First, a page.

Got a kidney stone? Consider a trip to Disney. That's the takeaway from new research out of Michigan State University that found taking a spin on a "medium-intensity" coaster may aid in the passing of the pesky mineral masses, with minimal discomfort, the Los Angeles Times reports.
The study, published in the Journal of the American Osteopathic Association, found that taking the rear seat on a roller coaster resulted in a kidney stone passing almost 64 percent of the time; sitting in the front seat gave a more modest 17 percent passage rate.
How the experiment itself came to pass: The researchers' interest was piqued after they heard from several patients that their stones had passed after riding Disney's Big Thunder Mountain Railroad in Florida. Live Science and Wired describe the creative way scientists replicated an actual person with kidney stones riding a roller coaster. First, they made a 3D silicone kidney, complete with three kidney stones of various sizes — 4.5, 13.5, and 64.6 cubic millimeters — encased within the model in urine. The fake kidney went into a backpack, then went for 20 rides on the Disney coaster, which reaches speeds of 35 mph.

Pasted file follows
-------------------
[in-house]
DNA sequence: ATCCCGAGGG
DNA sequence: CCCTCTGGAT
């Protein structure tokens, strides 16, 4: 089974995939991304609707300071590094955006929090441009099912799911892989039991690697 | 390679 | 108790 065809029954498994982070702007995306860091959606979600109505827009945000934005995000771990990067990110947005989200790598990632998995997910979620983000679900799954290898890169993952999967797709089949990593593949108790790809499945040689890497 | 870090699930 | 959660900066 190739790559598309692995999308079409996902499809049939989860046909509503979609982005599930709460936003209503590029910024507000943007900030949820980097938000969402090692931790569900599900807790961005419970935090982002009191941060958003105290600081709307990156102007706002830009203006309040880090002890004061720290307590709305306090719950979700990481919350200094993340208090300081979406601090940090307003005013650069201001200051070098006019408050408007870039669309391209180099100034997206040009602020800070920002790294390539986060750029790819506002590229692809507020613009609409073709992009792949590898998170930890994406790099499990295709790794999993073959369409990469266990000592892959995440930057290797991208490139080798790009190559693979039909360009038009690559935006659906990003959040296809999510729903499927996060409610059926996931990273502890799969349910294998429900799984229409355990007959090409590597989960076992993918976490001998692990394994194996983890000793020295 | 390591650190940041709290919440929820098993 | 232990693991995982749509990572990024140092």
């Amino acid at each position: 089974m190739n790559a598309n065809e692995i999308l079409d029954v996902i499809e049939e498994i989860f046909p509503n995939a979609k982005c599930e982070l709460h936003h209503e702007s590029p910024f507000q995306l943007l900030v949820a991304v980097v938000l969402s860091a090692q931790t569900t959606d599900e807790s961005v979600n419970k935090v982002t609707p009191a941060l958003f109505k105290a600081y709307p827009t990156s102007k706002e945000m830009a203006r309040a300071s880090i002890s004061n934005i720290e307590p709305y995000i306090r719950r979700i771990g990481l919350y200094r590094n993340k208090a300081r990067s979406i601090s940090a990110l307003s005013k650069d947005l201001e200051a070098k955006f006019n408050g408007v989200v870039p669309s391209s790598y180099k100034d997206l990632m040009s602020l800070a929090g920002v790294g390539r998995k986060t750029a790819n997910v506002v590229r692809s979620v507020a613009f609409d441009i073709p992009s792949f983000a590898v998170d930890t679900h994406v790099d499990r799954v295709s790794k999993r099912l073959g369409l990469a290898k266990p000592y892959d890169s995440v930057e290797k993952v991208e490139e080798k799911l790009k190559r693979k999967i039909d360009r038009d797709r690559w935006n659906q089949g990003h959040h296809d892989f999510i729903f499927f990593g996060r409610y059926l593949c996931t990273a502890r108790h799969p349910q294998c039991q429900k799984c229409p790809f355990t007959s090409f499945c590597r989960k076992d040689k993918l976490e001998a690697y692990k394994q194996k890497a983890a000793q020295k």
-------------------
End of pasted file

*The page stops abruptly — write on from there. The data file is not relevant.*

"Many people in the United States probably live within a few hours' drive of an amusement park containing a roller coaster with features capable of dislodging calyceal renal calculi," the researchers write, though they note the smaller the stone, the better, per NBC News. But there may be a sweet spot when it comes to the purge: One of Disney's other roller coasters, Space Mountain, with a top speed of 28.7 mph, didn't have the same effect.
(In related news, climate change may be spurring stones.)